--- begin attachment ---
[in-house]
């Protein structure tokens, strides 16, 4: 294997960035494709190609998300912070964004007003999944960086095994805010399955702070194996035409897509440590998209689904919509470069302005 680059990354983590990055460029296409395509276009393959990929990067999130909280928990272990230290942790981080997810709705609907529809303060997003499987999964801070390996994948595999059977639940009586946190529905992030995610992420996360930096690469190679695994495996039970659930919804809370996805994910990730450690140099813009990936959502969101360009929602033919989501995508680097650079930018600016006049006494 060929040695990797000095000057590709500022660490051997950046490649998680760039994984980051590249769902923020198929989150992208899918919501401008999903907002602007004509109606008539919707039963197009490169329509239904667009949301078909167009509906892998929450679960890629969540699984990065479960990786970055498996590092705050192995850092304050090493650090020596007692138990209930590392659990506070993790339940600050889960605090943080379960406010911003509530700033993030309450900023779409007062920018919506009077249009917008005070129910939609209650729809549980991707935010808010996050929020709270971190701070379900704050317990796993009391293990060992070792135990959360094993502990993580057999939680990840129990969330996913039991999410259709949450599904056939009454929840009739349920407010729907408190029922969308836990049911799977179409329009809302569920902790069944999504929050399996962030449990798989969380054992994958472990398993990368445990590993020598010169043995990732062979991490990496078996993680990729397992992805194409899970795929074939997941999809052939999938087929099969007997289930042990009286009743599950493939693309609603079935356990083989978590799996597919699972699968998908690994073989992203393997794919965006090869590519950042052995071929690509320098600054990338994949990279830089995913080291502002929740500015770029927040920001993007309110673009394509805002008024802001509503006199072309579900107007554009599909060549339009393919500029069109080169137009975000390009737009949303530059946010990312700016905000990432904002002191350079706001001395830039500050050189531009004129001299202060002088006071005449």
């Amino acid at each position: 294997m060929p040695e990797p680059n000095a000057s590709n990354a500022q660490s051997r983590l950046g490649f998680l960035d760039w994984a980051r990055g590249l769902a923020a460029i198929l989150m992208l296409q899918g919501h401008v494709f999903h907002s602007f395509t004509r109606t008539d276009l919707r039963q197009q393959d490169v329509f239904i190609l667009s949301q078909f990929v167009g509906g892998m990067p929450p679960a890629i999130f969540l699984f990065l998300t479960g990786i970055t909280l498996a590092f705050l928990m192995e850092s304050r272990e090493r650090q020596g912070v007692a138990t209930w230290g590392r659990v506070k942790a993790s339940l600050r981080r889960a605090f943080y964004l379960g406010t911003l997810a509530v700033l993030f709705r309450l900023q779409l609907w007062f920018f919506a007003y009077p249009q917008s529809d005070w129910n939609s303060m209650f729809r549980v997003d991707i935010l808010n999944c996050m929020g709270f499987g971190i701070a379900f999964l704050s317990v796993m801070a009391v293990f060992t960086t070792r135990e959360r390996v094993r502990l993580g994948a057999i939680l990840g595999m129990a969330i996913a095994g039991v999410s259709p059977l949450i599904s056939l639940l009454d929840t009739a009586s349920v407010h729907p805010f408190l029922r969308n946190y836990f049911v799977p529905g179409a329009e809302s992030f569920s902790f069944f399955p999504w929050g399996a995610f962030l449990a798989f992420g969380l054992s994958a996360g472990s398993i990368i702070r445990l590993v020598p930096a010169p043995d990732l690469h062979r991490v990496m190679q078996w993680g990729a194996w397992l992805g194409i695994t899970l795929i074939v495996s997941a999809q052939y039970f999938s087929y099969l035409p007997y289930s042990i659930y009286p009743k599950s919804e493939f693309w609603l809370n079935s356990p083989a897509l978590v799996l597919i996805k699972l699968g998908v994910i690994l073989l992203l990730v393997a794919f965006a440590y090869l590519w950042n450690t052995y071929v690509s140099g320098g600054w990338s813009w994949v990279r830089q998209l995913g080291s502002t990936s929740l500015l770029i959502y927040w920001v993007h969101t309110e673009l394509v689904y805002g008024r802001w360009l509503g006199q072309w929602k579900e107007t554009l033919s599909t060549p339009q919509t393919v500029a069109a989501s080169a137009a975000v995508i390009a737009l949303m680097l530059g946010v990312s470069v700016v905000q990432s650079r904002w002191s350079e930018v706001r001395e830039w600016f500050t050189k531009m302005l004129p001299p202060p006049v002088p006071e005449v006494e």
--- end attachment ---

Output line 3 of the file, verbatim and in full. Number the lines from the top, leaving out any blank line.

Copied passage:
């Amino acid at each position: 294997m060929p040695e990797p680059n000095a000057s590709n990354a500022q660490s051997r983590l950046g490649f998680l960035d760039w994984a980051r990055g590249l769902a923020a460029i198929l989150m992208l296409q899918g919501h401008v494709f999903h907002s602007f395509t004509r109606t008539d276009l919707r039963q197009q393959d490169v329509f239904i190609l667009s949301q078909f990929v167009g509906g892998m990067p929450p679960a890629i999130f969540l699984f990065l998300t479960g990786i970055t909280l498996a590092f705050l928990m192995e850092s304050r272990e090493r650090q020596g912070v007692a138990t209930w230290g590392r659990v506070k942790a993790s339940l600050r981080r889960a605090f943080y964004l379960g406010t911003l997810a509530v700033l993030f709705r309450l900023q779409l609907w007062f920018f919506a007003y009077p249009q917008s529809d005070w129910n939609s303060m209650f729809r549980v997003d991707i935010l808010n999944c996050m929020g709270f499987g971190i701070a379900f999964l704050s317990v796993m801070a009391v293990f060992t960086t070792r135990e959360r390996v094993r502990l993580g994948a057999i939680l990840g595999m129990a969330i996913a095994g039991v999410s259709p059977l949450i599904s056939l639940l009454d929840t009739a009586s349920v407010h729907p805010f408190l029922r969308n946190y836990f049911v799977p529905g179409a329009e809302s992030f569920s902790f069944f399955p999504w929050g399996a995610f962030l449990a798989f992420g969380l054992s994958a996360g472990s398993i990368i702070r445990l590993v020598p930096a010169p043995d990732l690469h062979r991490v990496m190679q078996w993680g990729a194996w397992l992805g194409i695994t899970l795929i074939v495996s997941a999809q052939y039970f999938s087929y099969l035409p007997y289930s042990i659930y009286p009743k599950s919804e493939f693309w609603l809370n079935s356990p083989a897509l978590v799996l597919i996805k699972l699968g998908v994910i690994l073989l992203l990730v393997a794919f965006a440590y090869l590519w950042n450690t052995y071929v690509s140099g320098g600054w990338s813009w994949v990279r830089q998209l995913g080291s502002t990936s929740l500015l770029i959502y927040w920001v993007h969101t309110e673009l394509v689904y805002g008024r802001w360009l509503g006199q072309w929602k579900e107007t554009l033919s599909t060549p339009q919509t393919v500029a069109a989501s080169a137009a975000v995508i390009a737009l949303m680097l530059g946010v990312s470069v700016v905000q990432s650079r904002w002191s350079e930018v706001r001395e830039w600016f500050t050189k531009m302005l004129p001299p202060p006049v002088p006071e005449v006494e």